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Ah, Blade Runner.
So much has been said about you already; most of it good, some of it not so much. When I first saw Ridley Scott’s Blade Runner I was not impressed; I was about fourteen years old and was expecting an action film with robots and Harrison Ford and all that comes with it. What I got was a lot of things, but that was not one of them. But, there is only so many times you can hear that a film is a classic before you decide to give it another go. I was twenty when I finally did, and I have not regretted it since. I own Blade Runner on Blu-Ray now and will happily call it one of my favourite films. Is it perfect? No, they wouldn’t re-edit it four more times if it was. It’s slow at times, with many shots of the cities great scale (which is still beyond impressive, by the way) taking probably a bit too long now-days. I’m not a fan of the Sabastian character and there’s a very awkward scene where Ford forces himself onto Rachel. But otherwise, I love it to bits. It’s not a film I would have pegged for a sequel though.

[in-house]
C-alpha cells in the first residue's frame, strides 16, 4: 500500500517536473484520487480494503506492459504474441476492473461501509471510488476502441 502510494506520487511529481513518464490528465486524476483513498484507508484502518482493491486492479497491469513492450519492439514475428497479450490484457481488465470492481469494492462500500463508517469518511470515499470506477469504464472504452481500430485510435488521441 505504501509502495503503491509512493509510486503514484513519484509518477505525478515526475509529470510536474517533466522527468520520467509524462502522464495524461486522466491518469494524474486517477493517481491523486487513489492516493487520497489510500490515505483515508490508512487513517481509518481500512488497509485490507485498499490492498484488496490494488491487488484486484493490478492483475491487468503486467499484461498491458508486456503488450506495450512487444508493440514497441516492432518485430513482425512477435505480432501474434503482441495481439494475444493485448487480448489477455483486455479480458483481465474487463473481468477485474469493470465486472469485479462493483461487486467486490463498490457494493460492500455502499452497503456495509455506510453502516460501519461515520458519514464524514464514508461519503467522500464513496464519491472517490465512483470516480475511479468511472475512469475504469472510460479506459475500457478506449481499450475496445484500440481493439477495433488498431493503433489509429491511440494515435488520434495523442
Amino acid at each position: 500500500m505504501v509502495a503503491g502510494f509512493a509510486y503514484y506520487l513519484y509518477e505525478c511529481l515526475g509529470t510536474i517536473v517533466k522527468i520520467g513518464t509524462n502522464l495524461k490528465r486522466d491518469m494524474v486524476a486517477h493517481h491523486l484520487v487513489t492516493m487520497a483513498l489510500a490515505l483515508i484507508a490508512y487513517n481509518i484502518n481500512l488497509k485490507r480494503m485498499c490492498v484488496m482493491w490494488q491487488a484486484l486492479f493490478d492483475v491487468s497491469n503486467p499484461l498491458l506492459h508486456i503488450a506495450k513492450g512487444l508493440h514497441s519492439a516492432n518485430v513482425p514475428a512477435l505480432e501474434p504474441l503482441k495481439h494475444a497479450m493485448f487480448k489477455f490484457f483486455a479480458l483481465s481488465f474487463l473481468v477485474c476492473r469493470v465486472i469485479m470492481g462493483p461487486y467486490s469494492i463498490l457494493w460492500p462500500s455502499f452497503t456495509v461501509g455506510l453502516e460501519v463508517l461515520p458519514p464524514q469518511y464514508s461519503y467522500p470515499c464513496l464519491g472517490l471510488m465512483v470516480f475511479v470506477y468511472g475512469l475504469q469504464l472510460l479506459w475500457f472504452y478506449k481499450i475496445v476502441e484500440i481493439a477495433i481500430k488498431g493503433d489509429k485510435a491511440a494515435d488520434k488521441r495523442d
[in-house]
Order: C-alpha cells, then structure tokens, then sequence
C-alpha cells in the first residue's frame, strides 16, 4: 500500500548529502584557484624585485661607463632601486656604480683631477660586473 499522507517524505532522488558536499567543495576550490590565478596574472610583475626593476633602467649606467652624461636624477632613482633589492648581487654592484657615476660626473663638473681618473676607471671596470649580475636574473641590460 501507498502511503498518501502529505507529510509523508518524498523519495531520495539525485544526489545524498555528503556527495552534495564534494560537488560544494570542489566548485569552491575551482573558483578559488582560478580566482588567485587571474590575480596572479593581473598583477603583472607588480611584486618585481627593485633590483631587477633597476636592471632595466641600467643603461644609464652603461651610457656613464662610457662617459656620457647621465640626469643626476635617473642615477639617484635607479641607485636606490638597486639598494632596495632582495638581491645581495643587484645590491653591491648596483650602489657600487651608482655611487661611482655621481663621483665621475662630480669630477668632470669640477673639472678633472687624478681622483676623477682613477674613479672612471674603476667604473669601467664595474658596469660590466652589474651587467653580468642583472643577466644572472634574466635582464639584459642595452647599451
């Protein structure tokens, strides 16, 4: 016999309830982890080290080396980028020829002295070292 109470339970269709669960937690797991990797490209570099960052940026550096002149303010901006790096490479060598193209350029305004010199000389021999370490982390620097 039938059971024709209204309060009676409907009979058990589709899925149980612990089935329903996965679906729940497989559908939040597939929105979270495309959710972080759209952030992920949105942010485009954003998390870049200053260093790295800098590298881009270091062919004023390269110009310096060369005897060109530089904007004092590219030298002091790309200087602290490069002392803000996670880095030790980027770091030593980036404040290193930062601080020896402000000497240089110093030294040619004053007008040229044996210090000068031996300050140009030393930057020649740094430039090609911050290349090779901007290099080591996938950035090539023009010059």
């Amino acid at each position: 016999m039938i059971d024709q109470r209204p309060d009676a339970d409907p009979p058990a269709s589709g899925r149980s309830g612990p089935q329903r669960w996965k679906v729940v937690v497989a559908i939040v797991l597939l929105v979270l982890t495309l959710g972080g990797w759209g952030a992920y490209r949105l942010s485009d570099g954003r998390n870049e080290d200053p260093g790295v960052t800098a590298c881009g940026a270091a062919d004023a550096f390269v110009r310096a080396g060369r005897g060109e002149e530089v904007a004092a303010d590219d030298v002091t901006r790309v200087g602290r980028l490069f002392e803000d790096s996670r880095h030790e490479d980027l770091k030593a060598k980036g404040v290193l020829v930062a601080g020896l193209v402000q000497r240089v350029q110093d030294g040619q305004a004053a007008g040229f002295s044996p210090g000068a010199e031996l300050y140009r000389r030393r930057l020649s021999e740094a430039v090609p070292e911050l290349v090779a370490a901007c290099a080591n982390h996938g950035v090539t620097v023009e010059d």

How long has this been in the works for? There have been whispers and rumours for over a decade now; then out of nowhere, here we are. Blade Runner 2049!
So, what’s the story? I’m not going to tell you! I honestly don’t want to say. I like to avoid spoilers, and I think that if I give a summary then I’ll spoil a part of the film for you. There are so many twists and turns that the story takes from the get-go, yet none feel out of place at all. I thought I had it pegged for a long time, but then the carpet was pulled out from under me. That’s how well plotted it is, and I don’t feel like robbing you of that. So, instead I’ll just discuss what I liked about Blade Runner 2049 – which is almost everything about it.